Major challenge to figure out how to organize all this information! Heartwarming stories, uplifting stories, stories of unbelievable cruelty both state and individual, descriptions of this amazing land and what little I've learned about its culture, facts and statistics about how Israel is attempting to destroy the Palestinian people and somehow make them go away whether through flight or death they don't care. Personal journey of pain, despair and hope. Stories about and from Palestinians that made me understand that the struggle will go on, that they will not leave, will not give up, and the depth of the determination and hope that they carry.

Stories about the really wonderful folks I traveled with and how it was being with that particular group of people that kept me from exploding with rage, enabling me to reflect and contemplate and find compassion for those Israelis who are pained and angry at what their state does in their name - I still haven't found any for the ideological settlers, and not much for the soldiers, who can always say no (yes, I understand how difficult that is and the myriad reasons it's so difficult. I know I myself will never be tested in that way and that it is arrogant of me to expect particular behavior that I myself will never be called upon to perform. Still, I have little compassion - at this moment, I'm simply stuck with that).

If I hear one more version of how Israelis are "shooting and crying" - feeling so badly about what they "have to do" (Dancing with Bahsir comes to mind...) I swear I'll scream.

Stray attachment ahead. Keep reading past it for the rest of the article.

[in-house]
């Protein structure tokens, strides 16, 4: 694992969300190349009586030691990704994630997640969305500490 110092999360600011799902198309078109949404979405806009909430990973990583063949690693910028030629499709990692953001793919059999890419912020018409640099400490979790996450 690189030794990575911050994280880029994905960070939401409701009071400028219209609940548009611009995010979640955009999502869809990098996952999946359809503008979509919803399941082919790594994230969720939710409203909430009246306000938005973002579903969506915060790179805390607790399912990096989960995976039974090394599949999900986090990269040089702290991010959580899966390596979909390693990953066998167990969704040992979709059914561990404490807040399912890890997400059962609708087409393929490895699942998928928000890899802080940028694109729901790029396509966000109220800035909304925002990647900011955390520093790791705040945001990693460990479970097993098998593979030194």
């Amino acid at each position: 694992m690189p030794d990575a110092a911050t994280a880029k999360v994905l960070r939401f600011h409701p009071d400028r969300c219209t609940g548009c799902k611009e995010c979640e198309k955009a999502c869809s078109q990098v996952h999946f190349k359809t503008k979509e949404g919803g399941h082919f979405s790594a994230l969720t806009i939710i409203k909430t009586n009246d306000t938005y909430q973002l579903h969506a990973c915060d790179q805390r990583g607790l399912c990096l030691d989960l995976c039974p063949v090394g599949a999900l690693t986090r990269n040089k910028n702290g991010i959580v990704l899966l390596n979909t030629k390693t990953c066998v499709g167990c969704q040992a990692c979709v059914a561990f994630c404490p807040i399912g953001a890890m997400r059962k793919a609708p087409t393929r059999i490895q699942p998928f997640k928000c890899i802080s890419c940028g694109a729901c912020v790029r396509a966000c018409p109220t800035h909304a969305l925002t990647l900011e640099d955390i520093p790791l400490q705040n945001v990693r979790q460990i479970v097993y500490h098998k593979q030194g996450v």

Constantly reminded of the water imbalance, with Jewish settlers getting more water than they could possibly need, and Palestinians never having enough, even for drinking. Outside major cities, they have to buy drinking water in bottles. Jewish settlers drink from the tap, and their water rates are about 25% that of Palestinians.

Everywhere in the settlement of Efrat and in Jewish neighborhoods in Hebron and Jerusalem, water pipes are all over the ground, watering trees and other vegetation. Native trees don't need watering as they thrive on what the area gives them. Don't know yet if the oleander and bougainvillea that blooms along the highways is native, but much of it gets watered anyway in private Jewish or state areas.

Of course olive trees do far better if they get water, and Palestinians work hard to water them, but how many stories did we hear of the settlers or the army destroying irrigation systems and water cisterns, of breaking the pipes into tiny pieces in order to ensure they could not be put together again.

One ultra-satisfying story of a Palestinian who had experienced this destruction over and over on what was left of his olive trees (most of his land was confiscated for a settlement that sits above him and from which children and adults throw rocks and garbage at his children). He had tapped in to the settlement water through a method I won't describe and he and several others now have a steady source.